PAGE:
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Keep diseases at bay to ensure the minimum loss of new lambs


E-coli can be an big problem with indoor lambing and will cause unsustainable losses in your flock

E-coli can be an big problem with indoor lambing and will cause unsustainable losses in your flock

E-coli can be an big problem with indoor lambing and will cause unsustainable losses in your flock

Veterinary Ireland held an all- day conference on sheep health and diseases recently in Athlone. The conference was well attended with more than 100 vets from all over the country up-skilling themselves on all things ovine. It is a few years since such an event was held but, judging by the interest and feedback, this sort of conference will be held more frequently in the future.

One of the talks on lamb diseases was given by Prof Michael Doherty of UCD Veterinary College -- and was very interesting.

Prof Doherty spoke about lambs born with, or quickly developing, nervous signs. These include young lambs going blind or staggering around the pen in an unusual manner. Sometimes the signs are simply a lamb in poor condition and not interested in its environment. Others are more dramatic, with the head tilted to one side or even held backwards in an exaggerated upright position.

We group all of these under the heading of neurological diseases. Some of the diseases we are quite familiar with, such as meningitis caused by E-coli or Salmonella bacteria. E-coli will strike the vulnerable lamb at birth or in the first few days of life. It is an environmental disease in that it is picked up from the bedding or the walls of the lambing area or through the lamb's navel. It can be an enormous problem with indoor lambing in particular and will cause unsustainable losses across the entire enterprise.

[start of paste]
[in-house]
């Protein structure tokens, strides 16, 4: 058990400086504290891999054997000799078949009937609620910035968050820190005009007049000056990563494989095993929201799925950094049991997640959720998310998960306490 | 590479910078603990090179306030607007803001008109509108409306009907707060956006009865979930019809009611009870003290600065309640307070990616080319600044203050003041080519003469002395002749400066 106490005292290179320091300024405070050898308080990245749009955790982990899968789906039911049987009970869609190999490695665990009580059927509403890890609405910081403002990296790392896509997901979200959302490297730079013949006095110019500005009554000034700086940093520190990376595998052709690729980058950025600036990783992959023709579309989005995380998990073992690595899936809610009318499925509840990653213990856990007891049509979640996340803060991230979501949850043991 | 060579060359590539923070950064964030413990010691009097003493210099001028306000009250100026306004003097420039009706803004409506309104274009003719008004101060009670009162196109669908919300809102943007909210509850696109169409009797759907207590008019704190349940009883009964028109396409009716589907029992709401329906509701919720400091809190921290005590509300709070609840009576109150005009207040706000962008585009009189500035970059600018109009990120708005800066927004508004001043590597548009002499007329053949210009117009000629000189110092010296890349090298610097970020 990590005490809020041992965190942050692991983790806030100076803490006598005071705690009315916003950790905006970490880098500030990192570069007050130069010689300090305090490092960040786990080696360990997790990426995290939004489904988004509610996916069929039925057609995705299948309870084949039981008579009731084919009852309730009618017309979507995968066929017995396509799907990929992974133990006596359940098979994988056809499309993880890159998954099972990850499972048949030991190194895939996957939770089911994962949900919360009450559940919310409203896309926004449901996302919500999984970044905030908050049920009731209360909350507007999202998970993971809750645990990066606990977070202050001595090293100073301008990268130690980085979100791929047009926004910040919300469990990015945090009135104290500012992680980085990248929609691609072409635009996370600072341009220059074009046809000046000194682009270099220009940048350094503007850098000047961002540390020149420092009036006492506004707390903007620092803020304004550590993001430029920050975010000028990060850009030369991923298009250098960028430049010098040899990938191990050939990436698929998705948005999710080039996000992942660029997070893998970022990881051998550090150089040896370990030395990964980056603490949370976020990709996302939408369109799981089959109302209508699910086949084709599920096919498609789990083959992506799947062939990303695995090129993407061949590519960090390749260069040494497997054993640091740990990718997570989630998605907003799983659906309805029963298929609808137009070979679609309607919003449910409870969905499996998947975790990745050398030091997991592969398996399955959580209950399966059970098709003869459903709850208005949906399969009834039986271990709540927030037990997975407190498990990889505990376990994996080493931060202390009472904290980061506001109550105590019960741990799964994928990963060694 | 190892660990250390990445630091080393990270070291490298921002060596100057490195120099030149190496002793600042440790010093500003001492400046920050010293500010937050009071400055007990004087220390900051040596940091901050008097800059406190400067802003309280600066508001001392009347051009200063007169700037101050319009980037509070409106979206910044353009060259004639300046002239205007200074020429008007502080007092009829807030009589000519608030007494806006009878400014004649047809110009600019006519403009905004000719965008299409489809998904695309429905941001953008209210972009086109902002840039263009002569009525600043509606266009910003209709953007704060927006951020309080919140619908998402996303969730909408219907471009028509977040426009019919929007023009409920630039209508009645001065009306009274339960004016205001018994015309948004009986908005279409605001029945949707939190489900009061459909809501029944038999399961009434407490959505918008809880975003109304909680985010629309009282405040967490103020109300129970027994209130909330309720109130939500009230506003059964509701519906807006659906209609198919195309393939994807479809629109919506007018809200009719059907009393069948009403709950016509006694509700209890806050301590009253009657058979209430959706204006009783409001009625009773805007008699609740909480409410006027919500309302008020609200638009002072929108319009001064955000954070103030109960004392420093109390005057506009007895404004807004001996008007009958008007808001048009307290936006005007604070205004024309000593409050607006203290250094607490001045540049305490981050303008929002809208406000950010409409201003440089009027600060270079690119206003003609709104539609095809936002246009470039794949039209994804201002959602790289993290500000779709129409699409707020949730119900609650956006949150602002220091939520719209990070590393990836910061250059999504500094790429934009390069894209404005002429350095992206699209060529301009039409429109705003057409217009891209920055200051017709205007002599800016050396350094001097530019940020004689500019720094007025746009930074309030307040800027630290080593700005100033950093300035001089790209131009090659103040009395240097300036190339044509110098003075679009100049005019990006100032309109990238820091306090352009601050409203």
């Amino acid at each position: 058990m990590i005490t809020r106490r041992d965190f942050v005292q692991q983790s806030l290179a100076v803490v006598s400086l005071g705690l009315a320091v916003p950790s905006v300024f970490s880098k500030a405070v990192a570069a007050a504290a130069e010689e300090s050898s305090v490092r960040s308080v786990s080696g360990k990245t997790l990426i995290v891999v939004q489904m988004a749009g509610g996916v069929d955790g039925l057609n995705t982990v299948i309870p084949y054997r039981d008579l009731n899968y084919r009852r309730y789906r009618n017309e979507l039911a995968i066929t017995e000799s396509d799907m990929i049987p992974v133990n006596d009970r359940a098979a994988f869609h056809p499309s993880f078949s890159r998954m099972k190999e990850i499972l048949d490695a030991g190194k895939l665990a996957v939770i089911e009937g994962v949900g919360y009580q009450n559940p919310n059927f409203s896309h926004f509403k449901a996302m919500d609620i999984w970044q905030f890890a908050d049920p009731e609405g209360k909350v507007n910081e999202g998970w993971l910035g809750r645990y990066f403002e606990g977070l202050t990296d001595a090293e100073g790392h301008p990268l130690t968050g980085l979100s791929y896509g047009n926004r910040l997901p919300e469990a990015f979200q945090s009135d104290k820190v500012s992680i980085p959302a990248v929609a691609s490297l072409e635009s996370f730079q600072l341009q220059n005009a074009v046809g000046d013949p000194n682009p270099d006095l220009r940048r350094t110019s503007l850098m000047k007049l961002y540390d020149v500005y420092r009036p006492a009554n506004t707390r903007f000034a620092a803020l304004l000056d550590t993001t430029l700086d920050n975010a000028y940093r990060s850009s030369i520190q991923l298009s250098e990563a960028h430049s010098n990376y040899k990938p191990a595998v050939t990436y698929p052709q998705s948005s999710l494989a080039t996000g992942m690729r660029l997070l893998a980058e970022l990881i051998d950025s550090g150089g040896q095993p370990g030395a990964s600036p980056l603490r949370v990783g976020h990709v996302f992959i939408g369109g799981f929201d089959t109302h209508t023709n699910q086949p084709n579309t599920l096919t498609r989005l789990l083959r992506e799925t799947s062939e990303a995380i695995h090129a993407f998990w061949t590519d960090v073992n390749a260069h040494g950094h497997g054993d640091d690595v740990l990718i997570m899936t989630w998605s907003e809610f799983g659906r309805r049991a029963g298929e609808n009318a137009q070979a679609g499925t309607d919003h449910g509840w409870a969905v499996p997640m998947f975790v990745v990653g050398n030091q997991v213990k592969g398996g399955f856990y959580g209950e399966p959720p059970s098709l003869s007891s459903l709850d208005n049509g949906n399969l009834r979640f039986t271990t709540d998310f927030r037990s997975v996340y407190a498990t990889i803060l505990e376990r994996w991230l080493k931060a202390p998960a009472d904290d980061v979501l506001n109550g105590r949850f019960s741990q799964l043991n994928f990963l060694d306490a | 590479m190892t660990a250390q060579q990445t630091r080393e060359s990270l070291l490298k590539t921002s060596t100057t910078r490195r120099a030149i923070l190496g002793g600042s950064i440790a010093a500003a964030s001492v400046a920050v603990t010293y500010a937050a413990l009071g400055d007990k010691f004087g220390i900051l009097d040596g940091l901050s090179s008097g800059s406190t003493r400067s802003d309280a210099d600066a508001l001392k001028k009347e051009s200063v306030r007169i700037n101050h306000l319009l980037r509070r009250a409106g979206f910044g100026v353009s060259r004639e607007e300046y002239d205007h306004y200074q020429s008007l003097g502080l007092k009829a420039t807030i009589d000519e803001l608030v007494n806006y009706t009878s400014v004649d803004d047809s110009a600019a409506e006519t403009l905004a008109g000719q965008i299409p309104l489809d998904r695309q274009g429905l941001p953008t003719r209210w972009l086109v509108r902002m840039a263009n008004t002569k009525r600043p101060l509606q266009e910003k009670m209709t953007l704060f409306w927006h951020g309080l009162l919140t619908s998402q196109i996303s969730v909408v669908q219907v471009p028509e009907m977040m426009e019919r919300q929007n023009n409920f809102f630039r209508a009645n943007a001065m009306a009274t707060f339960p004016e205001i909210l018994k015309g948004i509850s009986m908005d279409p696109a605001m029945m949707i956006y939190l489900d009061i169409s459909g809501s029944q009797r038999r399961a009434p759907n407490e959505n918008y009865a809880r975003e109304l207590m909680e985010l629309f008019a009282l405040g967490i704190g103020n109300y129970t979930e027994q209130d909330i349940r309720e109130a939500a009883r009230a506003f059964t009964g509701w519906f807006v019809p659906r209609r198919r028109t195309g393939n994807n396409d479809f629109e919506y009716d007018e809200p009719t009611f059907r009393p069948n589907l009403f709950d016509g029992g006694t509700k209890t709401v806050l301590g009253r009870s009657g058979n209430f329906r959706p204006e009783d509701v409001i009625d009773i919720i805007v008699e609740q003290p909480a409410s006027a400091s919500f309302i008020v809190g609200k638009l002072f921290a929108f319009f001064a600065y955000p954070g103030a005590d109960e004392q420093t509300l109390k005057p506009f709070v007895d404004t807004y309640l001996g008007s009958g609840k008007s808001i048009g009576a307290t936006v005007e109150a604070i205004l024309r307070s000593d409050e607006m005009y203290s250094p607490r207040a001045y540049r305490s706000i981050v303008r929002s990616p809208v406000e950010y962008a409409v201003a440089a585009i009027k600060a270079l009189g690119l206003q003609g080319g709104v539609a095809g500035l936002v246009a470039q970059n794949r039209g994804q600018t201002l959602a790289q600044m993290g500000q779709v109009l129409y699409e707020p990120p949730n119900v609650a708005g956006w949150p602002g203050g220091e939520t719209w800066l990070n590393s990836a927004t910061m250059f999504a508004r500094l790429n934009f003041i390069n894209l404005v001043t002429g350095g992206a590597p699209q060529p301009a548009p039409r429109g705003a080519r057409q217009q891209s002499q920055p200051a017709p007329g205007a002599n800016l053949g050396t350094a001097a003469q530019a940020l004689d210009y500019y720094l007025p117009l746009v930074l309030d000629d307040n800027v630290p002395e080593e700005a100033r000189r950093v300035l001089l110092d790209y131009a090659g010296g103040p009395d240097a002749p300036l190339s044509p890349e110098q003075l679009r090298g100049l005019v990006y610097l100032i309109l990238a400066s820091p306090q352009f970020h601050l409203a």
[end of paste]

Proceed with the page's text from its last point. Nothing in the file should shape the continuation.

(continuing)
Remember that E-coli will affect many different species and can be a zoonosis, a disease of animals that can spread to humans. With that in mind, we should observe strict hygiene with a plentiful supply of disinfection and hot and cold water for washing.

When E-coli strikes, it causes the disease known as watery mouth. It also causes scour, navel ill and often spreads to other organs in the body. These include the joints and the brain.

With E-coli in the joints, we see lame lambs with swollen joints, stiff backs and, in general, ill health.

When bacteria invade the brain, they cause meningitis with severe headaches for the poor lamb. Meningitis also leads to nervous signs such as convulsions, staggering and head-pressing. It is usually fatal.

Avoidance and prevention is the best by far. Treatment involves the vet prescribing medicines and giving advice in relation to hygiene at lambing time. Clean bedding, dry floors, lime under the straw and disinfection points around the lambing sheds should come into the flock health plan. Salmonella will be just as invasive as E-coli and preventative care for one will also cover the other.

Some other infectious nervous diseases of young lambs include Border disease, Congenital Swayback and Tick Pyaemia. These are rarer although tick pyaemia and viral louping ill, which may be problematic in hill sheep when ticks are active in spring and summer.

Border disease is a virus that spreads in the flock, similar to BVD in cattle. It comes into the flock usually via the buying of a persistently infected replacement ewe.

Control of the disease involves ridding the flock of the offending diseased animals and putting bio-security measures in place to prevent re-infection.

Lambs with Border disease can be born with jerky tremors visible from birth. They don't thrive and can be described as having fleece similar to a terrier dog. Again it's a rare disease in these parts, thank God, and it's your vet who will be the best guide to diagnose the nervous condition in the young lamb.

Peadar O Scanaill MRCVS, Ashbourne, Co Meath, is a member of Veterinary Ireland Animal Health. Email: Committee

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